by Tim Nourse
Nourse Farms reports on the trends we see with strawberry varieties, key observations on Niwot black raspberry, and our asparagus 14-year trial results.
Strawberry Varieties and Their Performance - There is a reason varieties perform differently from grower to grower. Different growing regions, different soil types and soil management, different results desired by each grower and varying crop management all are factors that influence variety performance from farm to farm. Here are my observations on strawberry performance:
1. EARLY: We have 2 prominent early varieties which are excellent planted in their adapted locations: Galletta and Wendy. Their performance can change with grower location. Earliglow and Annapolis are also important varieties, as they are well adapted for various conditions and requirements.
2. EARLY MID-SEASON: Honeoye remains the dominant variety in this group of varieties. Yambu, a new variety with Honeoye as one of its parents, is recognized for its high yields and excellent flavor, but lacks some berry firmness. Brunswick and Cavendish remain in good demand because of their performance and adaptability to a wide range of conditions.
3. MID-SEASON: Jewel, our #1 selling variety for many years, is known for its excellent characteristics. Growers also now recognize Flavorfest for its great flavor, disease resistance and plant vigor; its demand continues to grow. Darselect remains a popular choice in this category, but demands special nutrient and soil management. It has high yields and berry quality. Sonata and Allstar remain popular where adaptability to certain soil conditions is required or a specific flavor component is desired.
4. LATE MID-SEASON: Cabot is the main variety in this group. Although difficult to grow, Cabot is in high demand because of its very large fruit size, high yield and great taste. Mayflower is the most dependable variety in this ripening season, with good plant vigor and firm berries that resist rain conditions. Flavor changes from site to site. Clancy remains popular in the Pacific Northwest and its other adapted conditions. Dickens, a new introduction, was planted by growers for the first time in 2019.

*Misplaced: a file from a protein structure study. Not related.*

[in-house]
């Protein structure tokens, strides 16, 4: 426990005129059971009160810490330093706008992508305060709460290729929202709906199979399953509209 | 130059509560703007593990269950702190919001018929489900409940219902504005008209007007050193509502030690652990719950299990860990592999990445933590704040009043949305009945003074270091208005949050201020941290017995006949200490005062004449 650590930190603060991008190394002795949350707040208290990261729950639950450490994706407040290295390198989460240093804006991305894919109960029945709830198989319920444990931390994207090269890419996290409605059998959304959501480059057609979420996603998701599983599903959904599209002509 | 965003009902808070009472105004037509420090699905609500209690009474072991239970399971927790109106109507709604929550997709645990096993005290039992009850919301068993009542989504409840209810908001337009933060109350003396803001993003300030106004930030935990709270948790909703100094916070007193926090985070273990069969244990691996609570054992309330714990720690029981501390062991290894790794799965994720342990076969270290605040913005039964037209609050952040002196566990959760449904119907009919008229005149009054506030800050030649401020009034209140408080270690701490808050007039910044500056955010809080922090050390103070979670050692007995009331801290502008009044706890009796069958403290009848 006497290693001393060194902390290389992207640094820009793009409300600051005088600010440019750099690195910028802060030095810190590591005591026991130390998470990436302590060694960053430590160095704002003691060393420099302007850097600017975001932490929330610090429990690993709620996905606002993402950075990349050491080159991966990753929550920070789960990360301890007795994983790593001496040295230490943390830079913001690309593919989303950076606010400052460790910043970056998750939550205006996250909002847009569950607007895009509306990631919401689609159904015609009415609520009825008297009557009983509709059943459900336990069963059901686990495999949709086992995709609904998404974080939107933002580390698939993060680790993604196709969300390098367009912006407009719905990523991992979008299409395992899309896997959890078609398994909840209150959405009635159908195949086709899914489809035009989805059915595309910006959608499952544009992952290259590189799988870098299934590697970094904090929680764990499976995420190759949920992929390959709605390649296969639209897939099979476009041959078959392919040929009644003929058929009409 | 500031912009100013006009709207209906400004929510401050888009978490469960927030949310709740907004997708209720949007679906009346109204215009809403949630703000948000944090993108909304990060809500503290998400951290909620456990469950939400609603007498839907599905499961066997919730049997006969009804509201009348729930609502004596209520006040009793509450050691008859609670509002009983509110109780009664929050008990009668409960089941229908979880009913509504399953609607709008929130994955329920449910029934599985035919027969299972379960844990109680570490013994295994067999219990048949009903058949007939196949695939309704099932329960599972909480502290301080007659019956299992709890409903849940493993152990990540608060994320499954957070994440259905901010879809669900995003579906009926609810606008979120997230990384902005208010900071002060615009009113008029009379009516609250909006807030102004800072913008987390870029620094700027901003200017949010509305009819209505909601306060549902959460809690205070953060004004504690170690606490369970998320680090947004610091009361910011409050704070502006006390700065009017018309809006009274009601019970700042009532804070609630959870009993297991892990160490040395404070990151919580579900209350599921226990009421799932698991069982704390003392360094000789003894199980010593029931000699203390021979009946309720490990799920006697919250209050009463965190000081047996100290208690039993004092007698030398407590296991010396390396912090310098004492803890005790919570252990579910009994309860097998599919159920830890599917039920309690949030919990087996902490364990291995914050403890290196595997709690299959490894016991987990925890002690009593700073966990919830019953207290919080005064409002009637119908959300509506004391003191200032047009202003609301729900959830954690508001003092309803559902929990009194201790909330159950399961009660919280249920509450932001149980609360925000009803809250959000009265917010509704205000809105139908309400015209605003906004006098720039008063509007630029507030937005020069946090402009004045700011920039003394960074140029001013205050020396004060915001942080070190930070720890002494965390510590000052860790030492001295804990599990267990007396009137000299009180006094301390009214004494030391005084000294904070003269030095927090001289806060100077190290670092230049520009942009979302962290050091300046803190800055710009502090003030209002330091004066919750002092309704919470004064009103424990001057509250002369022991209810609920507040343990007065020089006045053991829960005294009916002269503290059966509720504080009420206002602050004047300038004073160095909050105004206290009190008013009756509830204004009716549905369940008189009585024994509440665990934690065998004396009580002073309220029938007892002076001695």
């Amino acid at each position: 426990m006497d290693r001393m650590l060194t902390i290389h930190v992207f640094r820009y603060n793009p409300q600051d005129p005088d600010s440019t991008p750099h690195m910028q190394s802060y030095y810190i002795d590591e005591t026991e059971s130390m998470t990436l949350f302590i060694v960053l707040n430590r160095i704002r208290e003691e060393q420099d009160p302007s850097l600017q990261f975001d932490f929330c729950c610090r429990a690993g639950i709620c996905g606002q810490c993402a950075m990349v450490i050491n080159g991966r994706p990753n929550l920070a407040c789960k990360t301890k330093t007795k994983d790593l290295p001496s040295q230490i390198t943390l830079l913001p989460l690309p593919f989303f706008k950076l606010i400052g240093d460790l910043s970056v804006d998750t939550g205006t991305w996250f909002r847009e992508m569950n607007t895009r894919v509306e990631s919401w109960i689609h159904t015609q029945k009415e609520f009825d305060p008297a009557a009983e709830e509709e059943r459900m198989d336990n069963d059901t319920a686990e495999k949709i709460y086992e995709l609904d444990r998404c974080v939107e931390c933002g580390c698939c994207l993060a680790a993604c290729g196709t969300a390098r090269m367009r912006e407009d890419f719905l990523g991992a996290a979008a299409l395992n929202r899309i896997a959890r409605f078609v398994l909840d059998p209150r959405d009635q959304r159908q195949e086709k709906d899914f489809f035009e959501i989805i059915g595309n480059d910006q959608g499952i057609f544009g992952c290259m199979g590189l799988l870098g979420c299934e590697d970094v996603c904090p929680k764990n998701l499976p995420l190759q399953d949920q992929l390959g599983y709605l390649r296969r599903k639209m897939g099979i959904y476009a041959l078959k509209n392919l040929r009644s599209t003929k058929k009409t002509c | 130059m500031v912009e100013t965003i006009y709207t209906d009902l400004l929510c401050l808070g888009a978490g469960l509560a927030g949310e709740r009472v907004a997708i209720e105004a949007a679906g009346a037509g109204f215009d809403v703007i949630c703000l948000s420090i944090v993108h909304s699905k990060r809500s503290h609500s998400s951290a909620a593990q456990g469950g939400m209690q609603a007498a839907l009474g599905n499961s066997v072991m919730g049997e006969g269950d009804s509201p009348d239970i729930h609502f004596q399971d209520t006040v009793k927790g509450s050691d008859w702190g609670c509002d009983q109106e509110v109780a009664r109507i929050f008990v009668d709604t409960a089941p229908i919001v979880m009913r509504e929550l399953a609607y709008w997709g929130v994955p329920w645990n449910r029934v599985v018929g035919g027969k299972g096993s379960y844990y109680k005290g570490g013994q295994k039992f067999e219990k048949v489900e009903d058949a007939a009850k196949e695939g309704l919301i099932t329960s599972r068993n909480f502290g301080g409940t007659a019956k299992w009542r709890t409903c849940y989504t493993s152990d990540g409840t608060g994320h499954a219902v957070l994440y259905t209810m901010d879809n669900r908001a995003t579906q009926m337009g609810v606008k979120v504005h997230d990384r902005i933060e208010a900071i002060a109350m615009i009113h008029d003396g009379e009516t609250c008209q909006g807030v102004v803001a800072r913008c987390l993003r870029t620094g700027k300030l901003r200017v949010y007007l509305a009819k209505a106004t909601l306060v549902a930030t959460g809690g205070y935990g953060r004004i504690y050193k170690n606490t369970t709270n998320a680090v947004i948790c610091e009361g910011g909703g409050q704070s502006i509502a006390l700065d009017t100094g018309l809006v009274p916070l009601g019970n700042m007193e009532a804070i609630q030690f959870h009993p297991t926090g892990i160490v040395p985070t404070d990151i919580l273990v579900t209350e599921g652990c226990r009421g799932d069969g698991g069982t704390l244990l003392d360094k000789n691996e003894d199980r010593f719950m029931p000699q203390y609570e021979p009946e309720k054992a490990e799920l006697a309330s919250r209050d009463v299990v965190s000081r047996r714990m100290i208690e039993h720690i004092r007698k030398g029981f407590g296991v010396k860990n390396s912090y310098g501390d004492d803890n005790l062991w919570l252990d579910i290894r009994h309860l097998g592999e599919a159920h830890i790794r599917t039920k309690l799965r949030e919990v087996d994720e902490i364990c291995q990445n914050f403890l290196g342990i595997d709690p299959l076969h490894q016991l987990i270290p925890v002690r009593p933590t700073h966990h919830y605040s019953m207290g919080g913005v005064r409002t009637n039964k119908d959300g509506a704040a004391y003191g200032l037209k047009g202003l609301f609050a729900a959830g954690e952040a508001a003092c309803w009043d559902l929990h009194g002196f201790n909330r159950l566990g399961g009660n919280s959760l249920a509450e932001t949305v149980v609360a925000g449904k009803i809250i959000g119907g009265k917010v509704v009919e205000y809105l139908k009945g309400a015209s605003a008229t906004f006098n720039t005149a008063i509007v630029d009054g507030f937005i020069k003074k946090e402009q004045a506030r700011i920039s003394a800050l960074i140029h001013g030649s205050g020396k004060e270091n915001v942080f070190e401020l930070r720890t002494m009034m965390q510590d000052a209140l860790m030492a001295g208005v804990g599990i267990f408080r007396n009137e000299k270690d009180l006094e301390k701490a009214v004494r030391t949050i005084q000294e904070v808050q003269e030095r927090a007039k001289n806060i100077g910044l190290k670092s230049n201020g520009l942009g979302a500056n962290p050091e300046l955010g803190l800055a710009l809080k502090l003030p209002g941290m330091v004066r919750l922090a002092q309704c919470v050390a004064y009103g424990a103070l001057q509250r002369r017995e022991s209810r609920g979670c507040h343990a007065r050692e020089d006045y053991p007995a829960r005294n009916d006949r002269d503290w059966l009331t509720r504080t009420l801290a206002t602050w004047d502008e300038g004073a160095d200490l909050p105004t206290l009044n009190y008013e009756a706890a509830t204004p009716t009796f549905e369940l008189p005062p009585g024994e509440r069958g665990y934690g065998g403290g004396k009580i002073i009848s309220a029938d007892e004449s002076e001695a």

5. LATE-SEASON: AC Valley Sunset continues to grow in demand as a variety because of its berry size, quality and season extension. Malwina has quickly become very popular, because of its late fruiting into July. Although dark red in color, it has great flavor.
6. DAY-NEUTRAL VARIETIES: Albion and Seascape are the highest demand varieties, but San Andreas and Evie-2 have an important place with many growers. The dayneutral varieties continue to increase in demand but the variety mix remains relatively stable.
Niwot - A Proven Performer - Niwot was introduced in 2014 as the first primocane black raspberry variety available. Over the past several years, growers have discovered its advantages and learned how to grow it. Niwot has established itself as a high-performing floricane variety, fruiting as early as Bristol and sometimes earlier. The fruit size is larger than Bristol, improving harvest efficiency. In addition, the harvest period extends through to the Mac Black harvesting period. Our experience indicates that Niwot is easier to harvest than Jewel--whose fruit are in tight clusters--and the fruit are also firmer. In our next planting at Nourse Farms, we are replacing Bristol and Jewel with Niwot. Hand harvest efficiency is difficult with black raspberries. From our experiences, Niwot will help to decrease our harvest costs. We have experienced poor results with Niwot as a primocane variety. We have tried tipping it to increase the fall crop, but it delayed harvest to be too late. Even without tipping Niwot, its crop is light and too late for our region.
Asparagus Trial Results - Nourse Farms has been conducting asparagus trials for over 20 years. Our trials have consisted of the varieties we offer in our catalog. In our newest trial we added 3 new selections from Europe to test with our established varieties, looking for new and better varieties. This season we terminated a 14-year-old trial, and report our results here. Our trials are not replicated, but we accumulate the daily harvested amounts from year to year to have an idea on the overall yield and yearly performance. For the past 5 years of this trial, we harvested over 6,000 pounds of asparagus each year on an acre basis. For the past 2 years our yields have been just under 7,000 pounds on an acre basis. In conclusion, our results show that Millennium was the highest performing variety in our trial because:
1. The stand of plants when the trial ended was about the same as when it was planted. The stands of Jersey Knight and Jersey Supreme had developed skips.
2. The uniformity of the spears of Millennium was excellent. The other 2 varieties had more variability which influences the speed of bunching.
3. Millennium also out-yielded the Supreme and Knight.
4. We are now in the 5th year of the new trial and we see the same trends of plant stand and spear uniformity.
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